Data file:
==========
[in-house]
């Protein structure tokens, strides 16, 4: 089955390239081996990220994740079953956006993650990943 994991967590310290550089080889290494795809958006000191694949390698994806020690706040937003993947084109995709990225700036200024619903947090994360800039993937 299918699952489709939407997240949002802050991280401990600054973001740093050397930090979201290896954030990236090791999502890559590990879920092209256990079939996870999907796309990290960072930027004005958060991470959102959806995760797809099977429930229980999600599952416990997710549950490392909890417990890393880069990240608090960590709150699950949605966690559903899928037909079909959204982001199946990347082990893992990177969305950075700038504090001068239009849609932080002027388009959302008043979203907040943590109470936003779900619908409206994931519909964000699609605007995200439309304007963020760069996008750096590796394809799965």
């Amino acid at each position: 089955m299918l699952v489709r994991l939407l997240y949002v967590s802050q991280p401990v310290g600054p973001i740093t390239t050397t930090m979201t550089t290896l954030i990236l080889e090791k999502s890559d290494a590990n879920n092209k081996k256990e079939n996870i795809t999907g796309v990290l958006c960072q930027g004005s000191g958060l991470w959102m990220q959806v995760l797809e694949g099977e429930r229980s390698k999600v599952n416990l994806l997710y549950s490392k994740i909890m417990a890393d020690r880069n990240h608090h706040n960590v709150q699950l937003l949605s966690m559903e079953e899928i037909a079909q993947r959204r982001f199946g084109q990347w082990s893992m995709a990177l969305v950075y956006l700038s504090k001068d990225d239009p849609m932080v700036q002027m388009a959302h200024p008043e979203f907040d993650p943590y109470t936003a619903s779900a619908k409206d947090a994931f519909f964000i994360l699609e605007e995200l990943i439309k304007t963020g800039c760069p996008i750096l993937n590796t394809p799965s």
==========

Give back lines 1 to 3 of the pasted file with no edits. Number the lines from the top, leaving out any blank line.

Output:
[in-house]
């Protein structure tokens, strides 16, 4: 089955390239081996990220994740079953956006993650990943 994991967590310290550089080889290494795809958006000191694949390698994806020690706040937003993947084109995709990225700036200024619903947090994360800039993937 299918699952489709939407997240949002802050991280401990600054973001740093050397930090979201290896954030990236090791999502890559590990879920092209256990079939996870999907796309990290960072930027004005958060991470959102959806995760797809099977429930229980999600599952416990997710549950490392909890417990890393880069990240608090960590709150699950949605966690559903899928037909079909959204982001199946990347082990893992990177969305950075700038504090001068239009849609932080002027388009959302008043979203907040943590109470936003779900619908409206994931519909964000699609605007995200439309304007963020760069996008750096590796394809799965």
């Amino acid at each position: 089955m299918l699952v489709r994991l939407l997240y949002v967590s802050q991280p401990v310290g600054p973001i740093t390239t050397t930090m979201t550089t290896l954030i990236l080889e090791k999502s890559d290494a590990n879920n092209k081996k256990e079939n996870i795809t999907g796309v990290l958006c960072q930027g004005s000191g958060l991470w959102m990220q959806v995760l797809e694949g099977e429930r229980s390698k999600v599952n416990l994806l997710y549950s490392k994740i909890m417990a890393d020690r880069n990240h608090h706040n960590v709150q699950l937003l949605s966690m559903e079953e899928i037909a079909q993947r959204r982001f199946g084109q990347w082990s893992m995709a990177l969305v950075y956006l700038s504090k001068d990225d239009p849609m932080v700036q002027m388009a959302h200024p008043e979203f907040d993650p943590y109470t936003a619903s779900a619908k409206d947090a994931f519909f964000i994360l699609e605007e995200l990943i439309k304007t963020g800039c760069p996008i750096l993937n590796t394809p799965s």